I came across this documentary a few months ago, and was captivated and amused by the tale.
Truck driver Teri Horton was in a local thrift store and bought what she calls an ugly painting for $5. Unable to fit it in her trailer, Teri attempts to sell it in a yard sale. An art history professor tells her she may have a real Jackson Pollock.
To this she replies “Who the #$&% Is Jackson Pollock?”
Documentary film maker Harry Moses chronicles Teri’s fifteen year journey in navigating the art market to authenticate the origin of the painting. Teri’s story is inter-weaved with commentary from leading forensic scientist Peter Paul Biro, former director of the Metropolitan Museum of Art Thomas Hoving, and convicted art rogue Tod Volpe.
Moses goes to great length to construct an accurate representation of the art world by interviewing key figures, explaining art terms and procedures, as well as shedding some light onto who Pollock really was.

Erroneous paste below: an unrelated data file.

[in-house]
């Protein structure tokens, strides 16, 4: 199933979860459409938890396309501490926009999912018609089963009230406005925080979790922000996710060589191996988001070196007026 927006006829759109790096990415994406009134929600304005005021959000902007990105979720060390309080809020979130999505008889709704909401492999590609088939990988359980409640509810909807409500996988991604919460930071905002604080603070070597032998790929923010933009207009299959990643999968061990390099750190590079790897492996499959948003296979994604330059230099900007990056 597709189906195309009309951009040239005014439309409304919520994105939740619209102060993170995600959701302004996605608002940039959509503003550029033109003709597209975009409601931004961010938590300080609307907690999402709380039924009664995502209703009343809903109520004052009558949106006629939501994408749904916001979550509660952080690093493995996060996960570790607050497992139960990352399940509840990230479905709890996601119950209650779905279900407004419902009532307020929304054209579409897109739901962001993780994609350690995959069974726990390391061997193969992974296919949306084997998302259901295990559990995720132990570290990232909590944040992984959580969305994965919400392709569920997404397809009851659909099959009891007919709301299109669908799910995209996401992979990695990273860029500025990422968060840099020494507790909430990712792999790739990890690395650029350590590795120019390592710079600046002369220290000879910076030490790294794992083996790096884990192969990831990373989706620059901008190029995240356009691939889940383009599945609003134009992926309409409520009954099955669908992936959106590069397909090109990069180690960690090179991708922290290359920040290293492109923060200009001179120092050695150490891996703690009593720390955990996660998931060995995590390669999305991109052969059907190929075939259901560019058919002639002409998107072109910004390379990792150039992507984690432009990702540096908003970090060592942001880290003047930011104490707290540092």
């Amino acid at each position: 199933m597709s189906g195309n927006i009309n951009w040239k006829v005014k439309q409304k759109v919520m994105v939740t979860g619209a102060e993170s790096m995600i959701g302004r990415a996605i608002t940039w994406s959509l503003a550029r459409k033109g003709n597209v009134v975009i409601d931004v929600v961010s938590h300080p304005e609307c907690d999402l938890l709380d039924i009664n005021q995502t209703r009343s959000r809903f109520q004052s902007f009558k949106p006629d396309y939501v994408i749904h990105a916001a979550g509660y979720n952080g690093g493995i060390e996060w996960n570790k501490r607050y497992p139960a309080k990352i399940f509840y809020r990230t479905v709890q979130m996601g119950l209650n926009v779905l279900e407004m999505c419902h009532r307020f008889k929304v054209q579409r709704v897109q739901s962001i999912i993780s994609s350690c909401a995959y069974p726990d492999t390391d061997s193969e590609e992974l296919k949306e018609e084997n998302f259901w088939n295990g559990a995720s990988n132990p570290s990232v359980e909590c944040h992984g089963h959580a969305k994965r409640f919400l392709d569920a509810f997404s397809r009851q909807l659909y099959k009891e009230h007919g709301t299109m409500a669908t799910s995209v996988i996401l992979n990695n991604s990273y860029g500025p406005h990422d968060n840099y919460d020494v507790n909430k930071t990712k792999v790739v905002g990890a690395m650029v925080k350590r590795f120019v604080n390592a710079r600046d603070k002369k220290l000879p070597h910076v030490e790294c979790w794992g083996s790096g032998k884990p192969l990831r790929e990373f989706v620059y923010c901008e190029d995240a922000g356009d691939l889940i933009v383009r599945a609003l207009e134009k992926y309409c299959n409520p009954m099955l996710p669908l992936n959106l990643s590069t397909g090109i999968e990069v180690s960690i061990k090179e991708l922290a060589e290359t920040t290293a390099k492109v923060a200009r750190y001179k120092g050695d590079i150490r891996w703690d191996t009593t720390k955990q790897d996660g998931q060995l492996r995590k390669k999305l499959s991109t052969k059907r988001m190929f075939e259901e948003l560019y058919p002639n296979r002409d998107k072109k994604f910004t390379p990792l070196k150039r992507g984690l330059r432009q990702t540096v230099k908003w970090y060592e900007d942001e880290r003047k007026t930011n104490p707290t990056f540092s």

If authenticated, Teri Horton’s painting could be worth a cool $25 million. Not a bad return for a $5 investment.
Aside from the mind-boggling possibility of discovering a real Pollack from a thrift store, the store is a real gem. Moses crafts an intelligible store of Pollack, interviewing friends and talking about the avant-guard approach he took to painting. Moses also shows just how pretentious and inane players in the art market can be. My favorite example of this? A potential investor looks at the painting and asks about provenance. Volpe states that there is no signature, although Pollack’s fingerprint is on the painting. The investor scoffs and says, “Well, there has to be a signature, even if it’s forged.”